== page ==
During the making of his speech, Ssekandi said that the government was delighted to have partners like Xsabo, fostering socio-economic transformation in Uganda.

“With more electricity being generated through the support of Xsabo Group, a number of communities near this power plant will be able to do more business, because of the easier access to electricity,” Ssekandi said.

Notably, the Nkonge project, whose construction starts with immediate effect, is expected to be completed by December this year. And at that point, it will be producing 20 megawatts of power, which is going to be distributed through the main national grid.

Bernard Okello, the general manager of Xsabo Group (Uganda office) told The Observer that the whole process of erecting this project, is to supplement the power from the main grid. Okello added, that the Nkonge plant will be connected to the main grid substation in Mubende through a wiring network from the solar panels, that will be installed.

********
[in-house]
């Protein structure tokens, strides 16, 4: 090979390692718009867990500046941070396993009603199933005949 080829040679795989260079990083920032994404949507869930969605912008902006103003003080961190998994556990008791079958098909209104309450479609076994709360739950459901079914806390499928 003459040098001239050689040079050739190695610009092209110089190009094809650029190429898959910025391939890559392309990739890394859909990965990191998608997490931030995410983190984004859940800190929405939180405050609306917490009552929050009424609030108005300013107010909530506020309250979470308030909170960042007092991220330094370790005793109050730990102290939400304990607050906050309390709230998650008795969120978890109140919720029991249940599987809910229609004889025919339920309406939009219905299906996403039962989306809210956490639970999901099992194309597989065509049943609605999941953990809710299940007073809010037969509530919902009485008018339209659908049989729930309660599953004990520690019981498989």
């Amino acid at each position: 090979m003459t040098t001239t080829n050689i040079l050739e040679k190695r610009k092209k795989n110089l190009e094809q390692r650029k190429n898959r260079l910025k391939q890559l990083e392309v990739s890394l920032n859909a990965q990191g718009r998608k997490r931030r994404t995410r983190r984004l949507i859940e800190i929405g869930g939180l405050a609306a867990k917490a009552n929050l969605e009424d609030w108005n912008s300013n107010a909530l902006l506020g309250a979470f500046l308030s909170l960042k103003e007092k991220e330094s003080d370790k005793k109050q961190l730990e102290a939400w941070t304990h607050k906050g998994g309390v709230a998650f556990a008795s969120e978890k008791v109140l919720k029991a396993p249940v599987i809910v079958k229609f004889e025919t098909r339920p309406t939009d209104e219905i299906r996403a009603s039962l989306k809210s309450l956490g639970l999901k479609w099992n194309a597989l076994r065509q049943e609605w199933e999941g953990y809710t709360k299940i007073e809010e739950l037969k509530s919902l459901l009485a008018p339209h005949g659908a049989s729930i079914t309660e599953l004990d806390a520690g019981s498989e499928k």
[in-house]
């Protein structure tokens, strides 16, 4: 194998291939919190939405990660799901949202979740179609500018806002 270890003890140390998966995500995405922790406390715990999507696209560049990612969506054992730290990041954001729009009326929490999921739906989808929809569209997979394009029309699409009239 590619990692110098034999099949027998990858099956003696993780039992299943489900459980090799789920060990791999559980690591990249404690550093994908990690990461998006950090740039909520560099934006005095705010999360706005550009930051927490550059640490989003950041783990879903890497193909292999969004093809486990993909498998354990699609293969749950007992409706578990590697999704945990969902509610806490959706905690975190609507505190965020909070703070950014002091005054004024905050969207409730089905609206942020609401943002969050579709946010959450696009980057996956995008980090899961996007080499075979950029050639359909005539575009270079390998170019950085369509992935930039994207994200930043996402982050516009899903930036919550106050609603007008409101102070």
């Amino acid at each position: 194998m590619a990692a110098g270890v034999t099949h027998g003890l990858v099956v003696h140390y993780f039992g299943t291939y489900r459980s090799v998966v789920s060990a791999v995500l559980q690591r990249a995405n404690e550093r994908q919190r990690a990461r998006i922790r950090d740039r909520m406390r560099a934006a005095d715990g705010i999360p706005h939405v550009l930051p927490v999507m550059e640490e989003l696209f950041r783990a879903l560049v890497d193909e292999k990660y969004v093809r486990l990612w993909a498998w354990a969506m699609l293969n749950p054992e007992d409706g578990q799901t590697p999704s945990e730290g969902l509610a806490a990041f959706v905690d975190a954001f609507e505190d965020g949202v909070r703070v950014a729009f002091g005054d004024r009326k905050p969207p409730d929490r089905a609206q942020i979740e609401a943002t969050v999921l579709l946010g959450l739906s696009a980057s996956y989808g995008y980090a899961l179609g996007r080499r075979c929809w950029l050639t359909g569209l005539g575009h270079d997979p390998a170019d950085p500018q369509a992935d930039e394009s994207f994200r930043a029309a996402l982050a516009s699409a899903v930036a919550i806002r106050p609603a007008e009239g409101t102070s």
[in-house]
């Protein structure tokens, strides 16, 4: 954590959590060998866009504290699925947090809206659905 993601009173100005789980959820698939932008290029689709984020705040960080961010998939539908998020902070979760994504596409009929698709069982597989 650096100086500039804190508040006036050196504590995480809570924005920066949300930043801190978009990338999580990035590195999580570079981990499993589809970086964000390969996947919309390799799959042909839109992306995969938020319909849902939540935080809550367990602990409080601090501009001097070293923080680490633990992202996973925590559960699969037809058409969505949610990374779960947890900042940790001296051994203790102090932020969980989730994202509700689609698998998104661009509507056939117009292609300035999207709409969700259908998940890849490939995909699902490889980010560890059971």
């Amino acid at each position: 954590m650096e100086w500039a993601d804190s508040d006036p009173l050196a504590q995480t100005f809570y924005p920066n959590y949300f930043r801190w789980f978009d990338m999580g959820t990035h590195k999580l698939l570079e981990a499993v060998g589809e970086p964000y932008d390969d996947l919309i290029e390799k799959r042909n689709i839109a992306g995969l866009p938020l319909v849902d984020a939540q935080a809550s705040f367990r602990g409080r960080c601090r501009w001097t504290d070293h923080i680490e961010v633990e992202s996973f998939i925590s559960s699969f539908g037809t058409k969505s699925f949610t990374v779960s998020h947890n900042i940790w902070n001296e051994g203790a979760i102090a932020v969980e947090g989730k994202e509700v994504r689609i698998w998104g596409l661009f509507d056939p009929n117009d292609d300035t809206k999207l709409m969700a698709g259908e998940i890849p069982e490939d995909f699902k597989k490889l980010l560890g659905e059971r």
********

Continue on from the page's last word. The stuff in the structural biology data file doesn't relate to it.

This is the second of five solar power projects, that Xsabo Group is undertaking to construct in Uganda. The first one was built in Kabulasoke in 2018. By the time all of them are constructed, they will be contributing 150 megawatts of power to the main grid. All the five solar power projects are expected to cost a whopping Shs 735 billion.

In light of that, Ssekandi said that such an investment cements Uganda’s position as a key force in Africa for clean and sustainable energy for economic growth, social equity, a stable climate and a healthy environment. In addition, Ssekandi urged Ugandans especially those near the project to embrace activities to increase household income, which he said will come through industrialization and commercial agriculture.

Ssekandi commended Xsabo for this new power plant project because it supports the aforementioned government programmes. That said, the Nkonge solar power project is going to be a state of the art kind, with world-class automatic sun-tracking modules. It will be the most modern solar power plant in Africa.